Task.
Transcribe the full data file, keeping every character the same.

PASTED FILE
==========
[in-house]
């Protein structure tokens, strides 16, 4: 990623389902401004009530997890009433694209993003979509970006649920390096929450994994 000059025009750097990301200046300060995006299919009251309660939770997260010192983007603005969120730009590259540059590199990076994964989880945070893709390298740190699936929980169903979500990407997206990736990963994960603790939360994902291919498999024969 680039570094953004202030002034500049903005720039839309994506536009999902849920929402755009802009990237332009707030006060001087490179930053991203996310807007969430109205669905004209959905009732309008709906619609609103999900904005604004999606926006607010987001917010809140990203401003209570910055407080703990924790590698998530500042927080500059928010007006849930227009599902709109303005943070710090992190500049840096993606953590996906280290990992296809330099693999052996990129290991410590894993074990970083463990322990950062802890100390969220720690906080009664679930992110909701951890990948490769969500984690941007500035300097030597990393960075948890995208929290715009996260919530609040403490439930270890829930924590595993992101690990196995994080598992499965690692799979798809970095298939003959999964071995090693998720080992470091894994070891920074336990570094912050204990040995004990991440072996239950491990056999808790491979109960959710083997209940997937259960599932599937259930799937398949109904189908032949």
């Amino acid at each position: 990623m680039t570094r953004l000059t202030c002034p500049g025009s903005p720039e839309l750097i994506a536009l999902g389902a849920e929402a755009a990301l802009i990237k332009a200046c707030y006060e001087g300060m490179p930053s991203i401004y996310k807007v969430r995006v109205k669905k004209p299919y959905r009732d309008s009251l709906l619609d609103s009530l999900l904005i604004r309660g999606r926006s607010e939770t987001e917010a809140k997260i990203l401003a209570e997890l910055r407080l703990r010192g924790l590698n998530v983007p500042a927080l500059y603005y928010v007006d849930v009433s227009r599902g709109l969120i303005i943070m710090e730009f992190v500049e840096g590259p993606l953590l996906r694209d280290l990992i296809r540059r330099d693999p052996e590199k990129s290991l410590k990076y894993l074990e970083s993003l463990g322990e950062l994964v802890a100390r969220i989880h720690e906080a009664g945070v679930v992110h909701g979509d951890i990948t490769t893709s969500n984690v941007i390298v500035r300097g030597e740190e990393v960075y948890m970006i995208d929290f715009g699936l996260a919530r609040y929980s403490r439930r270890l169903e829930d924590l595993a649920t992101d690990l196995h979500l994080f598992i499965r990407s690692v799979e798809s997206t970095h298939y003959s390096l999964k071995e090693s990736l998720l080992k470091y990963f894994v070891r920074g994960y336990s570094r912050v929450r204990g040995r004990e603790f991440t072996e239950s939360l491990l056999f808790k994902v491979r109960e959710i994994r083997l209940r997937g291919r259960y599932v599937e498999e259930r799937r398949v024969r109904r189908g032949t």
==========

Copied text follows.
[in-house]
């Protein structure tokens, strides 16, 4: 990623389902401004009530997890009433694209993003979509970006649920390096929450994994 000059025009750097990301200046300060995006299919009251309660939770997260010192983007603005969120730009590259540059590199990076994964989880945070893709390298740190699936929980169903979500990407997206990736990963994960603790939360994902291919498999024969 680039570094953004202030002034500049903005720039839309994506536009999902849920929402755009802009990237332009707030006060001087490179930053991203996310807007969430109205669905004209959905009732309008709906619609609103999900904005604004999606926006607010987001917010809140990203401003209570910055407080703990924790590698998530500042927080500059928010007006849930227009599902709109303005943070710090992190500049840096993606953590996906280290990992296809330099693999052996990129290991410590894993074990970083463990322990950062802890100390969220720690906080009664679930992110909701951890990948490769969500984690941007500035300097030597990393960075948890995208929290715009996260919530609040403490439930270890829930924590595993992101690990196995994080598992499965690692799979798809970095298939003959999964071995090693998720080992470091894994070891920074336990570094912050204990040995004990991440072996239950491990056999808790491979109960959710083997209940997937259960599932599937259930799937398949109904189908032949």
């Amino acid at each position: 990623m680039t570094r953004l000059t202030c002034p500049g025009s903005p720039e839309l750097i994506a536009l999902g389902a849920e929402a755009a990301l802009i990237k332009a200046c707030y006060e001087g300060m490179p930053s991203i401004y996310k807007v969430r995006v109205k669905k004209p299919y959905r009732d309008s009251l709906l619609d609103s009530l999900l904005i604004r309660g999606r926006s607010e939770t987001e917010a809140k997260i990203l401003a209570e997890l910055r407080l703990r010192g924790l590698n998530v983007p500042a927080l500059y603005y928010v007006d849930v009433s227009r599902g709109l969120i303005i943070m710090e730009f992190v500049e840096g590259p993606l953590l996906r694209d280290l990992i296809r540059r330099d693999p052996e590199k990129s290991l410590k990076y894993l074990e970083s993003l463990g322990e950062l994964v802890a100390r969220i989880h720690e906080a009664g945070v679930v992110h909701g979509d951890i990948t490769t893709s969500n984690v941007i390298v500035r300097g030597e740190e990393v960075y948890m970006i995208d929290f715009g699936l996260a919530r609040y929980s403490r439930r270890l169903e829930d924590l595993a649920t992101d690990l196995h979500l994080f598992i499965r990407s690692v799979e798809s997206t970095h298939y003959s390096l999964k071995e090693s990736l998720l080992k470091y990963f894994v070891r920074g994960y336990s570094r912050v929450r204990g040995r004990e603790f991440t072996e239950s939360l491990l056999f808790k994902v491979r109960e959710i994994r083997l209940r997937g291919r259960y599932v599937e498999e259930r799937r398949v024969r109904r189908g032949t």